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Mistletoe hangs around as centuries-old Christmas tradition

The festive sprigs of evergreen leaves and pearl-white berries known as mistletoe that traditionally deck the halls of American and European homes during the Christmas season have a varied history. Ancient cultures believed the plant held magical healing powers put in place by the gods. Centuries later, it allowed for a stolen kiss that could determine a person’s luck — or lack thereof — for the next year.

The evergreen plant produces berries in the bleak midwinter, which led many cultures, including the Romans, Greeks, Druids, and Norse, to consider it sacred. They saw mistletoe as a good omen associated with fertility, vitality, healing, peace, and love. Thought to possess spiritual powers, mistletoe was used in rituals as well as medicinally for a wide range of health issues.

The well-known smooching tradition associated with mistletoe, which remains to this day, seems to have evolved in 17th century England among servants. An amorous fellow was allowed to steal a kiss from any unsuspecting lady who happened to be standing under a hanging, berry-filled sprig of viscous album (its biological name). If the kiss was declined, bad luck would follow for the woman.

Single young women not kissed under the mistletoe at Christmas were believed to be doomed to another year with no prospect of marriage. Once a kiss was taken, a berry was removed from the sprig. When no berries remained, no more kisses could be stolen.

However, not all images of the merry mistletoe are so charming.

The name comes from the Anglo-Saxon words “mistil,” meaning dung — yes, poo — and “tan,” meaning twig. Celtic Druids believed mistletoe was a gift from the gods delivered by birds and left on branches of trees. They weren’t wrong. The seeds do travel via birds, who eat the berries and poop the remains on branches, where the mistletoe soon takes root.


Before it is plucked from a branch for use by seasonal smoochers, this evergreen charm acts as a bit of a moocher when it comes to its host. Some in the horticulture industry look upon mistletoe as a tree disease, while others consider it a parasite.

A seed deposited on a tree branch grows modified roots, called haustoria, that pass through bark and spread into the water-conducting tissue of a tree. Mistletoe makes its own food but steals water and nutrients from its woody host.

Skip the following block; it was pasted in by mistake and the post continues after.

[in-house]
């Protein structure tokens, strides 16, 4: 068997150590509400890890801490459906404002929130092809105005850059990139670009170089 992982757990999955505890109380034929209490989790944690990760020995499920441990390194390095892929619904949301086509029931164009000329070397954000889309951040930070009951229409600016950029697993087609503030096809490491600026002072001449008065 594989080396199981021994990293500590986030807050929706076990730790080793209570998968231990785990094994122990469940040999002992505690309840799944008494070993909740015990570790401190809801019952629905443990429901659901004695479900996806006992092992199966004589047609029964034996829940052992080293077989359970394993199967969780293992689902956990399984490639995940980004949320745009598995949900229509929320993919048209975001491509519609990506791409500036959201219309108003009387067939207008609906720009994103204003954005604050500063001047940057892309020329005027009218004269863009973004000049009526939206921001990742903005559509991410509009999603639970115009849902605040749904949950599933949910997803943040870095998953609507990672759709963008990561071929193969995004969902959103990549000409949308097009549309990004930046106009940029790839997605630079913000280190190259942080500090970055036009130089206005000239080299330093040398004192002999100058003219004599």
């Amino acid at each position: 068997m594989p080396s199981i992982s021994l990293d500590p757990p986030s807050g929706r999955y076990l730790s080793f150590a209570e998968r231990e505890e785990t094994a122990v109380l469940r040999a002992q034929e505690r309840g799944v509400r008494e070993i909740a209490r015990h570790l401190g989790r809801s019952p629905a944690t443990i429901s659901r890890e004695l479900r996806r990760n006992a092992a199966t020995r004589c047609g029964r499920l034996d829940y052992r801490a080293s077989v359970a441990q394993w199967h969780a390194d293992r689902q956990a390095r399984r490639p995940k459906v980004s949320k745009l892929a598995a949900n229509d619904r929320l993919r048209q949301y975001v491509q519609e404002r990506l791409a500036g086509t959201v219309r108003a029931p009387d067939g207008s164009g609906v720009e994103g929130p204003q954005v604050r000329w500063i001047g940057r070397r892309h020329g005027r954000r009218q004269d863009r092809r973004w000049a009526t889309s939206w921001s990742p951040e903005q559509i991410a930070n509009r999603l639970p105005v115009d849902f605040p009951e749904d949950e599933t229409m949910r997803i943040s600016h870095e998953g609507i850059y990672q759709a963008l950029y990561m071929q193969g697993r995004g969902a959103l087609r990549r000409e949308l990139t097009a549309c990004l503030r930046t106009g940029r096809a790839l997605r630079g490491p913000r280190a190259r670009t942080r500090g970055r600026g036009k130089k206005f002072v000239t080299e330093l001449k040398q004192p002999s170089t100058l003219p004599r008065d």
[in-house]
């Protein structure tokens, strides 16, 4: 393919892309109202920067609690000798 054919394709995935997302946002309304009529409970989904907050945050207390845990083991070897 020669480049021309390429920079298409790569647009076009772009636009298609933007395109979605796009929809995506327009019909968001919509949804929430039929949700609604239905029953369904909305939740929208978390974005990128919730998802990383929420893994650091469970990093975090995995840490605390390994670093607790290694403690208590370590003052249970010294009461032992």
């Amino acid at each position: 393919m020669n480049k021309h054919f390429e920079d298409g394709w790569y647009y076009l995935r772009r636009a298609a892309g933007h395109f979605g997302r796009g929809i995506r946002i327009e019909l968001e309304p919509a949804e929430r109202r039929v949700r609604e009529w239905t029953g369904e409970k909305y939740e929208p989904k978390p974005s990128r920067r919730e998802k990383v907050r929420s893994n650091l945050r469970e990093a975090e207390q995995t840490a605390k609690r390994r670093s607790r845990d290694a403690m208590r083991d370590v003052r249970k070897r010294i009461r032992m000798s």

The effect of mistletoe on a tree is minimal unless the infestation becomes severe. A heavy infestation can weaken a tree, making it more susceptible to disease.

Mistletoe is extremely difficult to control and almost impossible to remove. Breaking it off at the surface results in regrowth. The best way to remove it is to prune 12 inches from the point of attachment.

But hold off on that chain saw, as this holiday staple has some benefits. The more than 1,500 species of mistletoe worldwide are a beneficial food source for wildlife. The plant is a coveted winter comestible for cattle, deer, porcupines, and other critters that forage on its ever-present leaves. Bees and other pollinators drink from the tiny flowers that produce the berries on which birds delightfully feast.

American mistletoe, the only one native to Texas, differs from the more potent European species. European mistletoe has been used for centuries to treat a variety of ailments and is currently one of the most prescribed medications for cancer patients abroad.

Should you spy a cluster of native mistletoe within arm's reach, go ahead and snap some off to deck your halls. American mistletoe, once believed to be extremely toxic, has been found to cause no more than gastrointestinal upset if ingested in a small amount by a person or a pet. So, hang it in a well-trafficked area and let the Christmas kissing begin!

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